lose the plot

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lose the plot (third-person singular simple present loses the plot, present participle losing the plot, simple past and past participle lost the plot)

  1. (UK, colloquial) To cease to behave in a consistent and/or rational manner.
    • 1995, Nick Hornby, High Fidelity, London: Victor Gollancz, →ISBN, page 25:
      I lost the plot for a while then. And I lost the subplot, the script, the soundtrack, the intermission, my popcorn, the credits and the exit sign.
    • 2004, Ron Phillips, The Travels of Plymouth: A Fable for Our Time, page 202:
      Right then I lost the plot. I did, man, I went over the edge.
    • 2007, Caryl Wyatt, Anita Le Roux, Look Me in the Eye: Caryl's Story, page 28:
      Finally, I lost the plot. I got into my car and drove to the police station.
    • 2010, Jackie Hall, The Happy Mum Handbook, page 102:
      Apologise for losing the plot and explain what made you react the way you did.
  2. (UK, colloquial) To lose sight of an important objective or principle; to act contrarily to one's own interests through concentrating on relatively unimportant matters.
    • 1995, John Frank Williams, The Quarantined Culture: Australian Reactions to Modernism, 1913–1939, page 219:
      But while there remains a considerable degree of consensus that the consequence of apparently losing the plot sometime between 1914 and 1918 was the cultural and economic malaise of the 1920s and 1930s, there are still some who look back on the interwar years less with criticism than with nostalgia.
    • 2007, Colin James Isbister, The Body of Christ, page 99:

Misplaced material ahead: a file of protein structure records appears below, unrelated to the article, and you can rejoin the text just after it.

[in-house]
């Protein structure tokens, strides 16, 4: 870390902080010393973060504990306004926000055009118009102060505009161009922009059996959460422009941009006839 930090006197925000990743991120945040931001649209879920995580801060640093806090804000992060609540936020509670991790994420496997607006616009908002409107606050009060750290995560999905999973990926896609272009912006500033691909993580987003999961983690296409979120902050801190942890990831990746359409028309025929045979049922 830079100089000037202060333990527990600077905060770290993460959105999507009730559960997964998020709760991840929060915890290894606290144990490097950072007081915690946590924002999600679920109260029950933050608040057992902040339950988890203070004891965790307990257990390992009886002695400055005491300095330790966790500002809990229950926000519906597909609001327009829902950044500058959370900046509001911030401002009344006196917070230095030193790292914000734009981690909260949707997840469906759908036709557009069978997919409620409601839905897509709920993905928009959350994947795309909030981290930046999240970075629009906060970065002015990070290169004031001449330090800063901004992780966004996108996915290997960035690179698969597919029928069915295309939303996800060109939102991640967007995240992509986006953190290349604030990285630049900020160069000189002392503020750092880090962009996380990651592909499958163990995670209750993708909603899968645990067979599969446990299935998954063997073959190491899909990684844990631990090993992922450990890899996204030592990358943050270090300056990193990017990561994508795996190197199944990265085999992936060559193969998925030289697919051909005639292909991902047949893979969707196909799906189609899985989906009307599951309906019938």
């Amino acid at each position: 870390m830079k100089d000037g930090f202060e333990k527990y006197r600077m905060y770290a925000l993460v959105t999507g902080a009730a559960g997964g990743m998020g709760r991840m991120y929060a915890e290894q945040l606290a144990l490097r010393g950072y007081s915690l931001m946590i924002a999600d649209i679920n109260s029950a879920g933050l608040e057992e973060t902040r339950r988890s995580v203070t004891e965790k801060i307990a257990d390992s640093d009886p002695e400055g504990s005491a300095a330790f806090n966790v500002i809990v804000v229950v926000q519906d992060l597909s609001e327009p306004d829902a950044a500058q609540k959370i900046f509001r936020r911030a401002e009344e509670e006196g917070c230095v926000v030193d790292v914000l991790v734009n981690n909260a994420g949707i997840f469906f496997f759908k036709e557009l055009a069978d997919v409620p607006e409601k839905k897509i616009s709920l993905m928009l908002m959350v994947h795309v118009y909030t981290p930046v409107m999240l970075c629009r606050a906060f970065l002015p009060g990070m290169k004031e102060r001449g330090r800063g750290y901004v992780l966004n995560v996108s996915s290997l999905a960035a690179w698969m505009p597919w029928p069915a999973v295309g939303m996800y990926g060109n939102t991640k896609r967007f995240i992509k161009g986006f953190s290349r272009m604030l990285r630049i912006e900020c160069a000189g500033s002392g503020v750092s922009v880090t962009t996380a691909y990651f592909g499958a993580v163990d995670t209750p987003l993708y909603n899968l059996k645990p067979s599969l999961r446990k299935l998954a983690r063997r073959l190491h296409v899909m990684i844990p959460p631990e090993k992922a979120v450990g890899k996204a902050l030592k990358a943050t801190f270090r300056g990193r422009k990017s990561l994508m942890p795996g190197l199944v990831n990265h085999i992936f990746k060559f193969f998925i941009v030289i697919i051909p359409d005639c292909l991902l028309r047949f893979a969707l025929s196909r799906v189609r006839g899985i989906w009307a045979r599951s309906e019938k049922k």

Because of this it seems to me that we have somehow lost the plot and we're in desperate need of balance. The idea of Protestant ministers touching the body of Christ (the bread) with great love and tenderness like the priest described is almost incomprehensible.
    • 2011, House of Lords Select Committee on Economic Affairs, 2nd Report of Session 2010-11: Auditors: Market Concentration and Their Role, Volume II: Evidence, page 19,
      [Professor Fearnley:] If I can perhaps be a little unkind about my profession — which is fair enough I suppose — I think the accountancy profession, along with other professions, loses the plot from time to time and has to be pulled back from what it was doing before.
  3. Used other than figuratively or idiomatically: see lose,‎ plot.
    • 2005 Winter, Alan Palmer, “Intermental Thought in the Novel: The Middlemarch Mind.”, in Style, volume 39, number 4, page 427:
      Readers enter the storyworlds of novels and then follow the logic of the events that occur in them primarily by attempting to reconstruct the fictional minds of the characters in that storyworld. Otherwise, readers lose the plot.